Articles | Volume 21, issue 4
Research article
05 Apr 2017
Research article |  | 05 Apr 2017

Climate change impacts on Yangtze River discharge at the Three Gorges Dam

Steve J. Birkinshaw, Selma B. Guerreiro, Alex Nicholson, Qiuhua Liang, Paul Quinn, Lili Zhang, Bin He, Junxian Yin, and Hayley J. Fowler

Abstract. The Yangtze River basin is home to more than 400 million people and contributes to nearly half of China's food production. Therefore, planning for climate change impacts on water resource discharges is essential. We used a physically based distributed hydrological model, Shetran, to simulate discharge in the Yangtze River just below the Three Gorges Dam at Yichang (1 007 200 km2), obtaining an excellent match between simulated and measured daily discharge, with Nash–Sutcliffe efficiencies of 0.95 for the calibration period (1996–2000) and 0.92 for the validation period (2001–2005). We then used a simple monthly delta change approach for 78 climate model projections (35 different general circulation models – GCMs) from the Coupled Model Intercomparison Project Phase 5 (CMIP5) to examine the effect of climate change on river discharge for 2041–2070 for Representative Concentration Pathway 8.5. Projected changes to the basin's annual precipitation varied between −3.6 and +14.8 % but increases in temperature and consequently evapotranspiration (calculated using the Thornthwaite equation) were projected by all CMIP5 models, resulting in projected changes in the basin's annual discharge from −29.8 to +16.0 %. These large differences were mainly due to the predicted expansion of the summer monsoon north and west into the Yangtze Basin in some CMIP5 models, e.g. CanESM2, but not in others, e.g. CSIRO-Mk3-6-0. This was despite both models being able to simulate current climate well. Until projections of the strength and location of the monsoon under a future climate improve, large uncertainties in the direction and magnitude of future change in discharge for the Yangtze will remain.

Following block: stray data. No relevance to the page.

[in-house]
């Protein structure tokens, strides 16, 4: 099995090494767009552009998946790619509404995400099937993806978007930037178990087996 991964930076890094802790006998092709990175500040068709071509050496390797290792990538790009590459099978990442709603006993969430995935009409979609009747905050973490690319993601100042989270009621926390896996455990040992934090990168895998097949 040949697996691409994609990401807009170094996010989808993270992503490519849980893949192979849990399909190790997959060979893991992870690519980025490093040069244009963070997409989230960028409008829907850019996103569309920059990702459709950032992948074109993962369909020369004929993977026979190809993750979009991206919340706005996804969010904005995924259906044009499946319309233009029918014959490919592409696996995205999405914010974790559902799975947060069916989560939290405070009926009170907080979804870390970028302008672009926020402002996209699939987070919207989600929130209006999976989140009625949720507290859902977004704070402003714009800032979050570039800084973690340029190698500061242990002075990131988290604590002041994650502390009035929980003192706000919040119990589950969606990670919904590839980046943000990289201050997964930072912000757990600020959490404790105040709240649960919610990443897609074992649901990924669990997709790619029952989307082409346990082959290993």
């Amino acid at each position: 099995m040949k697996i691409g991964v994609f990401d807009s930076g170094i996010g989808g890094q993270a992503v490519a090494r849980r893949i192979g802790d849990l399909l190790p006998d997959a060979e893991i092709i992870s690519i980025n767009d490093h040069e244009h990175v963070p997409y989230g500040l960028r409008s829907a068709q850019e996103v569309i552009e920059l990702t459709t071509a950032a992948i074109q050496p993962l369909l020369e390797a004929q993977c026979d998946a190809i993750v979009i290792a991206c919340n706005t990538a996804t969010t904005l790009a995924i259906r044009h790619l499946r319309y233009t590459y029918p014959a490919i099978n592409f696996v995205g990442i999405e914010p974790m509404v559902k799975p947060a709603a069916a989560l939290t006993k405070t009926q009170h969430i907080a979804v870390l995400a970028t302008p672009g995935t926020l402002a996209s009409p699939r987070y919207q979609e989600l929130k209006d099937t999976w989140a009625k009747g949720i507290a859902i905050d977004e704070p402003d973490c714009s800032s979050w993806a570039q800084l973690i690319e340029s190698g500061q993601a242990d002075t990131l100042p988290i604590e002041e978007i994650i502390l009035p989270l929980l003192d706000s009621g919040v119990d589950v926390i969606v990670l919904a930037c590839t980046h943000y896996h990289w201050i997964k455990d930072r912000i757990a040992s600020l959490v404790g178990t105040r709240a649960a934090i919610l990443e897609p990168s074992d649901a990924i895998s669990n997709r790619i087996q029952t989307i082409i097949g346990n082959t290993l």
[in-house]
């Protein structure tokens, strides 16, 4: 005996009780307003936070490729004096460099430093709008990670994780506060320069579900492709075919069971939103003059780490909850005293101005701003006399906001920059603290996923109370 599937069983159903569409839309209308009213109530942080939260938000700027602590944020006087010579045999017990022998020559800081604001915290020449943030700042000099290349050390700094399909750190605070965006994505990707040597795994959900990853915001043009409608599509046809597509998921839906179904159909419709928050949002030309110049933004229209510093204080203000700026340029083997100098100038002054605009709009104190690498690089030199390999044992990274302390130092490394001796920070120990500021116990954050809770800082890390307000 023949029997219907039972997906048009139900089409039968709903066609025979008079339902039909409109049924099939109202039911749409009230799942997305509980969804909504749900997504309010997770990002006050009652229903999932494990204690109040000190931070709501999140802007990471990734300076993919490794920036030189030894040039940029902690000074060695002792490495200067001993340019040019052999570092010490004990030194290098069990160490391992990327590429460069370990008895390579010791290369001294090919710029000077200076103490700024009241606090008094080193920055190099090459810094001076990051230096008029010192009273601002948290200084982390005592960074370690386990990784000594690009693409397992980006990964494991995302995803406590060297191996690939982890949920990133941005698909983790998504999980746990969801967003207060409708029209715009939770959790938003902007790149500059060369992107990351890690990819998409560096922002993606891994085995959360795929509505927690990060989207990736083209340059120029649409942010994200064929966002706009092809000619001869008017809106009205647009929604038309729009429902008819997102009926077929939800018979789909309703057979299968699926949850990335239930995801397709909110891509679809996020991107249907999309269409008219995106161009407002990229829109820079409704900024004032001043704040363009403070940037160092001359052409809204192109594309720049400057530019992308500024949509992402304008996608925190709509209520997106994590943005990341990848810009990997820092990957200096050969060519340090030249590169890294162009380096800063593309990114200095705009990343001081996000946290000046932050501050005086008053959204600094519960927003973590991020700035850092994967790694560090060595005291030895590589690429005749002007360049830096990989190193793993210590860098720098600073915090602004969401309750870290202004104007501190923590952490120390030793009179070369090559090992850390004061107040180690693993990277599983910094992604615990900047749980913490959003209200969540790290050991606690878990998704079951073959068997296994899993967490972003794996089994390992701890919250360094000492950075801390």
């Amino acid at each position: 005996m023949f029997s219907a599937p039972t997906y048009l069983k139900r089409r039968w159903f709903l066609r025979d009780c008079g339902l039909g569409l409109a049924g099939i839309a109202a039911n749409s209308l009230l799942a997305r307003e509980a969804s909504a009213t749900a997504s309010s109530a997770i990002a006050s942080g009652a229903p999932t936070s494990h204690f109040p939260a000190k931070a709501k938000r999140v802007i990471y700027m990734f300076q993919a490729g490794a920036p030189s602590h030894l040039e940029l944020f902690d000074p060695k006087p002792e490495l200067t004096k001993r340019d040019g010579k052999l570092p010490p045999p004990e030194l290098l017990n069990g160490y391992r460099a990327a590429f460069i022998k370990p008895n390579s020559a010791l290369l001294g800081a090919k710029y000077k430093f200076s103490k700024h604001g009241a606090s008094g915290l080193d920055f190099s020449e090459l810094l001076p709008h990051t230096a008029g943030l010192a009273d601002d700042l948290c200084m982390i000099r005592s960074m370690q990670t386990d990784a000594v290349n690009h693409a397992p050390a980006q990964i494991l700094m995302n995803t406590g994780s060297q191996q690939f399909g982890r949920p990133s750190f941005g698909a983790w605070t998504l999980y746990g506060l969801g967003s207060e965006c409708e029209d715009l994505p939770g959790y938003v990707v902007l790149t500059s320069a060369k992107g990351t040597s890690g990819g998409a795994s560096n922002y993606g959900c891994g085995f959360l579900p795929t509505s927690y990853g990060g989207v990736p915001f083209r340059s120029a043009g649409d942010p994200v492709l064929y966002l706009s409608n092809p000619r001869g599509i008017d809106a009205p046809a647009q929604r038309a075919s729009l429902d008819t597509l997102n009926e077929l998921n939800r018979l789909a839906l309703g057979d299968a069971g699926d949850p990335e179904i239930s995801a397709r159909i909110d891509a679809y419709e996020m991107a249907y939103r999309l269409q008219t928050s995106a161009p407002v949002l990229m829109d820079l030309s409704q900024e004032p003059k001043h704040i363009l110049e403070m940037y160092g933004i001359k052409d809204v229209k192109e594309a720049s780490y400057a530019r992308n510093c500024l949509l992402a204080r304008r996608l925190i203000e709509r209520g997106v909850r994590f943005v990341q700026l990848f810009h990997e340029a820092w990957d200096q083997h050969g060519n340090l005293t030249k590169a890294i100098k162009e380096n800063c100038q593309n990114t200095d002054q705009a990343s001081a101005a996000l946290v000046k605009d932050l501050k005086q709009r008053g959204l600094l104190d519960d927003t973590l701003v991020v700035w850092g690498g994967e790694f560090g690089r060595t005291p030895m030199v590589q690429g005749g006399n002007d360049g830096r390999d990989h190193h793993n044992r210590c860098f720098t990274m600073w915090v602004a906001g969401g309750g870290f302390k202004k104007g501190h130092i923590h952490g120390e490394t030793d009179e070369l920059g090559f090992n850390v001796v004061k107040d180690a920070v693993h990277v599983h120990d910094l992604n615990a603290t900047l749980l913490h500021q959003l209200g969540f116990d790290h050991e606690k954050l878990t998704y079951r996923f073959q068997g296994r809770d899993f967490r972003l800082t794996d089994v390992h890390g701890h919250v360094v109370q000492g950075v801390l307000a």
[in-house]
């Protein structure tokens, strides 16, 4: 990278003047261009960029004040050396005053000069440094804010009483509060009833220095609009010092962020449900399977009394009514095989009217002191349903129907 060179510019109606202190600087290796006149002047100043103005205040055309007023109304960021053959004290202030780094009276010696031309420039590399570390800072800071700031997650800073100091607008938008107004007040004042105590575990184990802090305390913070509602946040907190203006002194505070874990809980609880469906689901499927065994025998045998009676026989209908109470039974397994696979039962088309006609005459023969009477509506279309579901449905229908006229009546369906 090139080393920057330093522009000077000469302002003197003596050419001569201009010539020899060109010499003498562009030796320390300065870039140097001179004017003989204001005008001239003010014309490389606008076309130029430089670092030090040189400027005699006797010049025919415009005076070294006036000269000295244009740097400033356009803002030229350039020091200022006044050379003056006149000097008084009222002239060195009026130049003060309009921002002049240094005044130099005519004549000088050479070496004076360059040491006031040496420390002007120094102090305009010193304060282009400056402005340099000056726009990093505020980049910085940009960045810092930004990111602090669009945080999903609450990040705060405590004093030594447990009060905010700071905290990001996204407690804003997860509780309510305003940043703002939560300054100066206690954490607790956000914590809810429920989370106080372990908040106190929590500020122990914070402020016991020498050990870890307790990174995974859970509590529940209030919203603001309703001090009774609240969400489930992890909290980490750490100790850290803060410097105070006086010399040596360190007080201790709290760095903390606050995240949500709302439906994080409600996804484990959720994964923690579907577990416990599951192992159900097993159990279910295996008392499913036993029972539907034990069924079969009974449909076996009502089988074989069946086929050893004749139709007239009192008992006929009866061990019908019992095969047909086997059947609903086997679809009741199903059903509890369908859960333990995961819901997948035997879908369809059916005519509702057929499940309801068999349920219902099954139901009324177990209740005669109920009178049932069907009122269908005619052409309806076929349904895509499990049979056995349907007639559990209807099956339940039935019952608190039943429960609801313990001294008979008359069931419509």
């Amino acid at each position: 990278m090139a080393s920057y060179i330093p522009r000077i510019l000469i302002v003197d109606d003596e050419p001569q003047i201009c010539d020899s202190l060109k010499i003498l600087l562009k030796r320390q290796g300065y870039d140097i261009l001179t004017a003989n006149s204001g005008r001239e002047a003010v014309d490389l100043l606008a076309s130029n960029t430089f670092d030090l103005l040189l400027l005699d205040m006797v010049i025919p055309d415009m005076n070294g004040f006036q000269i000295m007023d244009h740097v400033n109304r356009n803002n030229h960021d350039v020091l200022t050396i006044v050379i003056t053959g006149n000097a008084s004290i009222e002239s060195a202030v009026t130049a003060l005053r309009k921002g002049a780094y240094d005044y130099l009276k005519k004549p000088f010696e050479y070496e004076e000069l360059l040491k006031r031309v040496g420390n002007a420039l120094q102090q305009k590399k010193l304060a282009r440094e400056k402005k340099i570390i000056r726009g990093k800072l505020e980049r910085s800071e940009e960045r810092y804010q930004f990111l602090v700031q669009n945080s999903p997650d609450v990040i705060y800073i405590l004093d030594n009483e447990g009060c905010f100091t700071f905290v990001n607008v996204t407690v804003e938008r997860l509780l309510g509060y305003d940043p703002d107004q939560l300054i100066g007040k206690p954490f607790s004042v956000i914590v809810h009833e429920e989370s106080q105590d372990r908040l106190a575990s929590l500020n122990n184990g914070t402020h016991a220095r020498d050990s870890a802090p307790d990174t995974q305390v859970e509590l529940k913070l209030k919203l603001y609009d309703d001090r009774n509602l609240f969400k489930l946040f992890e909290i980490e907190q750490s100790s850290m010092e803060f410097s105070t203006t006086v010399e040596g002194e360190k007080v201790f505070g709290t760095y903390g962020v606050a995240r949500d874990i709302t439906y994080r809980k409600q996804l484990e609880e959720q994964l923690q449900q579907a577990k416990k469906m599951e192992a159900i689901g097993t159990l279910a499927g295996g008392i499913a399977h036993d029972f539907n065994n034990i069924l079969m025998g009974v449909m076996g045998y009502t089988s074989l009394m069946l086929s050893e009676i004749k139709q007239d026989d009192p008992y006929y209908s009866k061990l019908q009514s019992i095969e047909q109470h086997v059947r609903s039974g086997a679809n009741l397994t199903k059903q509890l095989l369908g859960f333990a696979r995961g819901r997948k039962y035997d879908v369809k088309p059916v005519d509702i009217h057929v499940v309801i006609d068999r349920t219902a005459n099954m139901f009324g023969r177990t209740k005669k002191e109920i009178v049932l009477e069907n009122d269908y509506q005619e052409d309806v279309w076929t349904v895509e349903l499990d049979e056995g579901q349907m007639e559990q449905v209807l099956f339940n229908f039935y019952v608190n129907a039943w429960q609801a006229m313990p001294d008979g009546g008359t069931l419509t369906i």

Short summary
The Yangtze River basin in China is home to more than 400 million people and susceptible to major floods. We used projections of future precipitation and temperature from 35 of the most recent global climate models and applied this to a hydrological model of the Yangtze. Changes in the annual discharge varied between a 29.8 % decrease and a 16.0 % increase. The main reason for the difference between the models was the predicted expansion of the summer monsoon north and and west into the basin.